Engineering news

Faster secure data transfer

PhD student in Engineering Lucian Comandar is the lead author on exciting new research in the journal Nature Photonics that points the way to transferring secure information at much faster rates than previously observed.

Conventional communication security relies on the assumption that a potential hacker is limited in terms of the computing power; but the industry is concerned that  developing technologies will be able in the future to break traditional encryption.  This creates an important practical need for unbreakable secure communication.

Scientists have for some time worked using quantum techniques models of encryption and data transfer, but research has stumbled over how best to securely transfer an encryption key needed for a recipient computer to decode the data being transferred.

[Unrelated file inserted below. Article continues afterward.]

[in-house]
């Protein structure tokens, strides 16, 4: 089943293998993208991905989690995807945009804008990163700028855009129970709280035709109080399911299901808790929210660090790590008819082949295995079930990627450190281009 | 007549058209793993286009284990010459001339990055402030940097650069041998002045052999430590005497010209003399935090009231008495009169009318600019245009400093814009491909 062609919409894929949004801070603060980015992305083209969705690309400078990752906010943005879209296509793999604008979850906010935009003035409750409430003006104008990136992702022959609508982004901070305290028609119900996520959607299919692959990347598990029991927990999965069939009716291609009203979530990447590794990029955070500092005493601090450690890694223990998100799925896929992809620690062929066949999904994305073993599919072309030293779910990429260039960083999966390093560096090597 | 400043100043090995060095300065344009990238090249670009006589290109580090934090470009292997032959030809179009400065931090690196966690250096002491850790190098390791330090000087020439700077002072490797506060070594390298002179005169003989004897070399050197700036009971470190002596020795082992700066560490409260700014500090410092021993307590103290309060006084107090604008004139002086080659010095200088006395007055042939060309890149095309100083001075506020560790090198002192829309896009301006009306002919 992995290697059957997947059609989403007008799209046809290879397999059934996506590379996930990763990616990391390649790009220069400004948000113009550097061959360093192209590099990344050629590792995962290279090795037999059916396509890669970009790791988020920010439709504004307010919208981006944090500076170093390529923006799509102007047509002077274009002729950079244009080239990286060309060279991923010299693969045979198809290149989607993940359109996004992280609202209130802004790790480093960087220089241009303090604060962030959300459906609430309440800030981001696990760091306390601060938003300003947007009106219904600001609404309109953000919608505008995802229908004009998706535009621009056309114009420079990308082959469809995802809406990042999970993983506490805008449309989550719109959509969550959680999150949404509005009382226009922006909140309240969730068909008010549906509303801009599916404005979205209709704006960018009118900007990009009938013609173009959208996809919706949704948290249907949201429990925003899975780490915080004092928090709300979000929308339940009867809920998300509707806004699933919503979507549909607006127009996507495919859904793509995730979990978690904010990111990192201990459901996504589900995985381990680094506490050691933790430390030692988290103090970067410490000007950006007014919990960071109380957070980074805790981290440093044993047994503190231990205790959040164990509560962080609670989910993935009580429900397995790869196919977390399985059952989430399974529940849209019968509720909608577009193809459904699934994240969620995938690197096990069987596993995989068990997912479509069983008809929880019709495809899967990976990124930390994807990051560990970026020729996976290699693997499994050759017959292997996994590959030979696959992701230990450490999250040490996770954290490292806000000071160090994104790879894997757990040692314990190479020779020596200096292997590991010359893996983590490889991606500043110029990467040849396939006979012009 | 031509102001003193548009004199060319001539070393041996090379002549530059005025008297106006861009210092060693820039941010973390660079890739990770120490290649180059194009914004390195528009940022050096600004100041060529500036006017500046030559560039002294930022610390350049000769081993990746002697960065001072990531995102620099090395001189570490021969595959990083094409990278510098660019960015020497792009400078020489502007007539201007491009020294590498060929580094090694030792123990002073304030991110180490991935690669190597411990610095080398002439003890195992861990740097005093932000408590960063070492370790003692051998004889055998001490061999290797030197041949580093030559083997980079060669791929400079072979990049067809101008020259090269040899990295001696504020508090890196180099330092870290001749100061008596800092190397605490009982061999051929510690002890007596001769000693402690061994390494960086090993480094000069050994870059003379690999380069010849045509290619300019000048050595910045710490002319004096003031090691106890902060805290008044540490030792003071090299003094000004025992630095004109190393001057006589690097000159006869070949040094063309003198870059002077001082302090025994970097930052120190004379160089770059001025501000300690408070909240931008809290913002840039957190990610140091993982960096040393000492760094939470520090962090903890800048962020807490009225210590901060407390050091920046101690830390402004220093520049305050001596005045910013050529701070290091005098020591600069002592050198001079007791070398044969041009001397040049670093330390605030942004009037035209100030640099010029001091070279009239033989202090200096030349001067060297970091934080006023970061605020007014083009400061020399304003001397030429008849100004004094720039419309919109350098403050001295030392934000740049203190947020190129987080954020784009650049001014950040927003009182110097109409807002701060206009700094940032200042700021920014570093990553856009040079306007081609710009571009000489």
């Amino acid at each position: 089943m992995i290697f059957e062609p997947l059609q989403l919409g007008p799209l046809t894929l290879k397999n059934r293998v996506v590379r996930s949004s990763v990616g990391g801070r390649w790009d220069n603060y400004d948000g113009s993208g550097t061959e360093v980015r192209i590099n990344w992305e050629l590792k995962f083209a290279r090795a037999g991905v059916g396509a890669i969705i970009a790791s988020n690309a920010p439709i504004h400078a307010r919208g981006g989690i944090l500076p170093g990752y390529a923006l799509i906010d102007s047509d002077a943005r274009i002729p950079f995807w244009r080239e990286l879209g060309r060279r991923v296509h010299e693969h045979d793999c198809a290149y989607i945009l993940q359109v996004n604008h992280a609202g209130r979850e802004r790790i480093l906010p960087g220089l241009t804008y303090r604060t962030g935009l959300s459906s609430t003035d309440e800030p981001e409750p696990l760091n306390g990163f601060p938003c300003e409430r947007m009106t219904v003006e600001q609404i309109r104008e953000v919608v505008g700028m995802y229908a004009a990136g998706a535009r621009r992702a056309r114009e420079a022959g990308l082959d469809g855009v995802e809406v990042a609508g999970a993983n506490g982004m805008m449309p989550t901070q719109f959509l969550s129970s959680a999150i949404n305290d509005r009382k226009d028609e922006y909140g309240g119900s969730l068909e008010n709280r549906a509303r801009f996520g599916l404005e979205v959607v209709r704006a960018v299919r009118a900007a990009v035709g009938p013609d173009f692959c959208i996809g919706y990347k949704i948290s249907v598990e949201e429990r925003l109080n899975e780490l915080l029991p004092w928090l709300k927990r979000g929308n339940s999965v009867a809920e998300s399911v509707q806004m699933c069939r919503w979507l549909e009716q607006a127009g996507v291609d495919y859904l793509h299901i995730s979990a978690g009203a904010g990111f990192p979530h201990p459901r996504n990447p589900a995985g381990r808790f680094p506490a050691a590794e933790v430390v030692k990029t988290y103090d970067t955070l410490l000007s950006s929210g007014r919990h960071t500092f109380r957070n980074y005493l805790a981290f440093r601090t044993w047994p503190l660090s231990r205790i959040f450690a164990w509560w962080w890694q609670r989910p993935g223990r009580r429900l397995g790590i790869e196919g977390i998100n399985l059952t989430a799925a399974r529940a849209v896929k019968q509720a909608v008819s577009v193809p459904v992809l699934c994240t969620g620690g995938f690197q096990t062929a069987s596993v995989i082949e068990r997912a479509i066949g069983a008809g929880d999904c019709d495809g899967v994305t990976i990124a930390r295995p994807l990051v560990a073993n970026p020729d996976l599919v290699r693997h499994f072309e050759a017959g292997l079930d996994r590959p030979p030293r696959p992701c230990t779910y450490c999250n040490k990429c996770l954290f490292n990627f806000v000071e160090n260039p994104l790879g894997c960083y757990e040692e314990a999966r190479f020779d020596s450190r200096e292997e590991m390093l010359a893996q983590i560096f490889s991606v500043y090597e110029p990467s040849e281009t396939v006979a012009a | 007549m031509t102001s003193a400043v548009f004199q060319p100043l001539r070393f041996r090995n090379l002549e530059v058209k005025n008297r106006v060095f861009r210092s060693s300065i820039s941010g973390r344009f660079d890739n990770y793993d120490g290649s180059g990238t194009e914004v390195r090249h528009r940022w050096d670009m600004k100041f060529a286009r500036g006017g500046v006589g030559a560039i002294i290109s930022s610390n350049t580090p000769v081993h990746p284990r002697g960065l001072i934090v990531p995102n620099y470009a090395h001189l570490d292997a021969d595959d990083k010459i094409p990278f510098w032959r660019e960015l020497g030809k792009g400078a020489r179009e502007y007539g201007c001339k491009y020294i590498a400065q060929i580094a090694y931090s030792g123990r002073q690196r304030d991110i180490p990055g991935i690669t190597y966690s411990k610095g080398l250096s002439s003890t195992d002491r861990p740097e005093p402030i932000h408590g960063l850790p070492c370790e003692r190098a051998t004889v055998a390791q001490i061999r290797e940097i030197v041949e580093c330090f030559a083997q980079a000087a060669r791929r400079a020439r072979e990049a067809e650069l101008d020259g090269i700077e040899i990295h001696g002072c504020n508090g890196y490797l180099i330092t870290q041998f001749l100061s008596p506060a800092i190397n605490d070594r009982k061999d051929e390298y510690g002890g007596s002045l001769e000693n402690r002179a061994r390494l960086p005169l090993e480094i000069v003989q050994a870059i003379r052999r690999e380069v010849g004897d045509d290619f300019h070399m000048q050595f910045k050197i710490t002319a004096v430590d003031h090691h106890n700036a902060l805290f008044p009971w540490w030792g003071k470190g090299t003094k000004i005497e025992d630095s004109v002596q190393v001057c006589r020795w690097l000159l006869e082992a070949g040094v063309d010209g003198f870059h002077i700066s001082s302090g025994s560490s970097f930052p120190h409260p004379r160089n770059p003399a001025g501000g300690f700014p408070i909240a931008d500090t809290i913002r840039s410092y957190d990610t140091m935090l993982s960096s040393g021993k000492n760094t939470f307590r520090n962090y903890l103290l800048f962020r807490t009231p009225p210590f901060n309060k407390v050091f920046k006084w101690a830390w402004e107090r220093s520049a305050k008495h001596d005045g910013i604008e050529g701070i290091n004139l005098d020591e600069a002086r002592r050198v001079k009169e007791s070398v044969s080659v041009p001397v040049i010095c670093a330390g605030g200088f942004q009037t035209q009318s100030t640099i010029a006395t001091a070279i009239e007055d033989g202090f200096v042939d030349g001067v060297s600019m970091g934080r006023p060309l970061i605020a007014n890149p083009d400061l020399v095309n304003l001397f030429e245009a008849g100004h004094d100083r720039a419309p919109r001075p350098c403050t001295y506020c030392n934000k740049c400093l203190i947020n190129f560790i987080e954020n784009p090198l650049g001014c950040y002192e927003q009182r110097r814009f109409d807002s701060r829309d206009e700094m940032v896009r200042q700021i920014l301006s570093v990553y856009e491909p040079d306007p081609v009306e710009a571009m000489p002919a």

The research team from the University of Cambridge, which included Master of Sidney Professor Richard Penty, and Toshiba Research Europe has been testing so-called quantum key distribution protocols (QKDs), investigating the use of photons (or beams of light) for key encryption.  The team used a protocol that requires the interference of indistinguishable photons from different sources at high rates.  The interference outcome is used as security mechanism to then regulate the transfer of an encryption code. 

The team developed a special technique involving the use of short pulses of laser beams, specially ‘seeded’ one inside another, to overcome a problem of timing jitter that had previously limited the production of indistinguishable photons.  Being able to control and change the timing of the pulses rapidly also provides an enhanced level of security.  The new technique – named pulsed laser seeding – could see transfer rates of 1 megabit per second, an improvement of two to six orders of magnitude compared to previous observed research.

You can read more about the research by visiting the University of Cambridge’s Research News website.

Reference: L.C. Comandar et al. (2016) Quantum key distribution without detector vulnerabilities using optically seeded lasers. Nature Photonics DOI: 10.1038/nphoton.2016.50

For further information please contact the Fellow Communications Officer, Dr Tom Lambert (

This is an archived news story first posted in April, 2016